“We are on track to have one of the best years we ever had,” Karl Daniels said. “I think 2017 was our biggest year, but our growth has been steady since 1994. … We have had a couple of years where business was down a little, but business overall has been good.”
He said that peak season for the business would typically be November through April when most people are refurnishing their rental properties. However, he noted that sales are showing more consistency throughout the year.
“We were up 50% in August, and August used to be our slowest month of the year,” he said. “So it is getting more balanced for sure. More people are visiting this area in the off season than ever before.”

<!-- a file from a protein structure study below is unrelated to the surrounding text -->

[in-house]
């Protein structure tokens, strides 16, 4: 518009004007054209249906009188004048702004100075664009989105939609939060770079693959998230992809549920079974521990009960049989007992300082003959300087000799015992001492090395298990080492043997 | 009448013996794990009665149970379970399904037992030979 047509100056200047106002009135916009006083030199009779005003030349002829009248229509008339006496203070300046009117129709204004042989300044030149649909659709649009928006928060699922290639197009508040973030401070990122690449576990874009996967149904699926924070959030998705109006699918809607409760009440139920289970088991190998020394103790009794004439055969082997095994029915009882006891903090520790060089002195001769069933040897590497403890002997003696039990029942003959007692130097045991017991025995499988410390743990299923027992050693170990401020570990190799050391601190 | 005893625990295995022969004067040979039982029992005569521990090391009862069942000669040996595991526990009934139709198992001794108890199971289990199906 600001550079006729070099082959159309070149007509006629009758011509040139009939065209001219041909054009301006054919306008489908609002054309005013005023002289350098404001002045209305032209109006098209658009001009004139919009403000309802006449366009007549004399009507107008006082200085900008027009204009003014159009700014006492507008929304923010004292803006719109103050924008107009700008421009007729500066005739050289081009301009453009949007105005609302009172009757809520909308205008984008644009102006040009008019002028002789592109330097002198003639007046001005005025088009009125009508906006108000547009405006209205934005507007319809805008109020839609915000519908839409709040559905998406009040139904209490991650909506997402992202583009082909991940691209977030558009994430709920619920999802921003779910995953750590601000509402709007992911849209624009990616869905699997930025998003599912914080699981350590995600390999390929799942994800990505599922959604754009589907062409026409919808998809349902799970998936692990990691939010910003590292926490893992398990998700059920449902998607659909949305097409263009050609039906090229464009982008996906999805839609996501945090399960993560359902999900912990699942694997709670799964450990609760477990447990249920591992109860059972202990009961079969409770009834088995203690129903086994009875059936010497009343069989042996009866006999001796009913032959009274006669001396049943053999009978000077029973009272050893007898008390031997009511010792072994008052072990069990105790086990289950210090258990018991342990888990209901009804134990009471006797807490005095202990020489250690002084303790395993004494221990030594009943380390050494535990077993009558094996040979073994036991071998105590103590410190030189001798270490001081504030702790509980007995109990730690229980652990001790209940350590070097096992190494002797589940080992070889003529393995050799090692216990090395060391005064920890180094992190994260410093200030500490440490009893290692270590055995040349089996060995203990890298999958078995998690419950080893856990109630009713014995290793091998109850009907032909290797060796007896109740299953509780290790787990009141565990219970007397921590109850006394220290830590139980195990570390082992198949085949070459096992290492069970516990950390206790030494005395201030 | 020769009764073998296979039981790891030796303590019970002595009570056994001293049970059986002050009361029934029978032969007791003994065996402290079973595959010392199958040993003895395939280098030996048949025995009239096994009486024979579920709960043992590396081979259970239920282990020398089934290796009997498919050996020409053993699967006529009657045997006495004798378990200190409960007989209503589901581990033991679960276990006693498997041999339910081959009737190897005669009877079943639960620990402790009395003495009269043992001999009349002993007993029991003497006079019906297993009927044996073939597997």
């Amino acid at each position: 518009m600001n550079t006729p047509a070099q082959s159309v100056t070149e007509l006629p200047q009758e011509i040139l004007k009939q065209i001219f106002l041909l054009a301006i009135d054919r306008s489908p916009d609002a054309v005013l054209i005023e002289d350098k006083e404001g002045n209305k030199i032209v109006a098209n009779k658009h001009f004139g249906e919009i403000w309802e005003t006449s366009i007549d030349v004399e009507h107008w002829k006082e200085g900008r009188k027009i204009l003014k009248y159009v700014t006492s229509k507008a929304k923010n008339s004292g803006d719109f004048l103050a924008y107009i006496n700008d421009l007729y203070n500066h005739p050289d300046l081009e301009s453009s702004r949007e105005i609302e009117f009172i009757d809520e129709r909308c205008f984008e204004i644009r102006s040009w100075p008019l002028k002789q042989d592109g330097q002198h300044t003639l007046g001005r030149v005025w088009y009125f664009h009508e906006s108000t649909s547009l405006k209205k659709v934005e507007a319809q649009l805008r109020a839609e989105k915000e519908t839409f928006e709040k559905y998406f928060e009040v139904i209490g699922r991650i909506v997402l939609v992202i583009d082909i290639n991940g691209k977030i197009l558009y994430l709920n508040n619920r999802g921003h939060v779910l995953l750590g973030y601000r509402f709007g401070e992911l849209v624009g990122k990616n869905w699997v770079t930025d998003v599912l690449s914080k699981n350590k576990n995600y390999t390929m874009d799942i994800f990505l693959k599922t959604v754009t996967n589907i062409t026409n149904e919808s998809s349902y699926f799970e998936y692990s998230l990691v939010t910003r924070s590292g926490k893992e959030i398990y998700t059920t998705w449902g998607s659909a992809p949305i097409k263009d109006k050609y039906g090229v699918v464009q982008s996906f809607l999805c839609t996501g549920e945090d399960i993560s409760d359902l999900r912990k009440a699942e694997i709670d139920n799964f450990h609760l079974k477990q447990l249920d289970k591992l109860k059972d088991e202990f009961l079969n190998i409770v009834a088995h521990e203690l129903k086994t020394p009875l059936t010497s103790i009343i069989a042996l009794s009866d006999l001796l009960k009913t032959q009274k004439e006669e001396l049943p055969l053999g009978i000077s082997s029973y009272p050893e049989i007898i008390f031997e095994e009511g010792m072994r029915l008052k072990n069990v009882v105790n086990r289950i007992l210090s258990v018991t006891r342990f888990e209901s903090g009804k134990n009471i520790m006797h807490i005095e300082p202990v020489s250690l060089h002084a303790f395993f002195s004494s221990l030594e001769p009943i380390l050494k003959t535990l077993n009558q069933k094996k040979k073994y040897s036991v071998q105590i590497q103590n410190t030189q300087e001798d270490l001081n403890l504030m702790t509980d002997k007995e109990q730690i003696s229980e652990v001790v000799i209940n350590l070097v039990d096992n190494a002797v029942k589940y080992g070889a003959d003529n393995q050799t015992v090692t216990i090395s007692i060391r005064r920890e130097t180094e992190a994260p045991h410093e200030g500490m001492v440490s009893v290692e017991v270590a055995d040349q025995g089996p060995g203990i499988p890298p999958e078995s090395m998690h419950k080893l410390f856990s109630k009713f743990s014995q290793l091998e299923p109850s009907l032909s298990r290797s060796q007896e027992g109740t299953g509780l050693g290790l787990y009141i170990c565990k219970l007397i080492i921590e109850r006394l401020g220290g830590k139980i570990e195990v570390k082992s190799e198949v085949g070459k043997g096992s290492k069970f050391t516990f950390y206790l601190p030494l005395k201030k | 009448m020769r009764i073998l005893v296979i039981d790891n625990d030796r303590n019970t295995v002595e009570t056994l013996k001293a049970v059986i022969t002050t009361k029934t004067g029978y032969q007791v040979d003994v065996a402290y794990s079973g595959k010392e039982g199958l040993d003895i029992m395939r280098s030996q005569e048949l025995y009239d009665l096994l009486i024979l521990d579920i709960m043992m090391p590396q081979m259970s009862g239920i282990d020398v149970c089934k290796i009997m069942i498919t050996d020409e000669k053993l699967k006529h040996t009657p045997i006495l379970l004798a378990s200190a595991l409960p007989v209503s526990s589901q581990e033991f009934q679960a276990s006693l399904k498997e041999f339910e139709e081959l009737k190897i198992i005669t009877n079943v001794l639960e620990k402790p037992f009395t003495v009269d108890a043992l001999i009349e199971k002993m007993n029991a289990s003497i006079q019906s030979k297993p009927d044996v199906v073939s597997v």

But just as much, if not more than, the influx of traffic, Daniels attributes the store’s success to its ability to adapt to changes in the marketplace.
First a bit of history. The Daniels family has been in the area for 200+ years. As a fifth-generation business, it began with a fueling dock and ferry operation that ran customers between Manteo and Elizabeth City. The business also had a history of peddling wares in town, including selling the Wright Brothers the fuel used in the first flight at Kitty Hawk, just five miles south of the current Daniels’ Homeport store.
According to Karl Daniels, the fuel depot on the waterfront ultimately was passed down to his uncle and the general store in Manteo was passed down to his father, who opened a Ben Franklin store location at the beach in Nags Head in 1977. This was the family’s second Ben Franklin store in the region, after Manteo.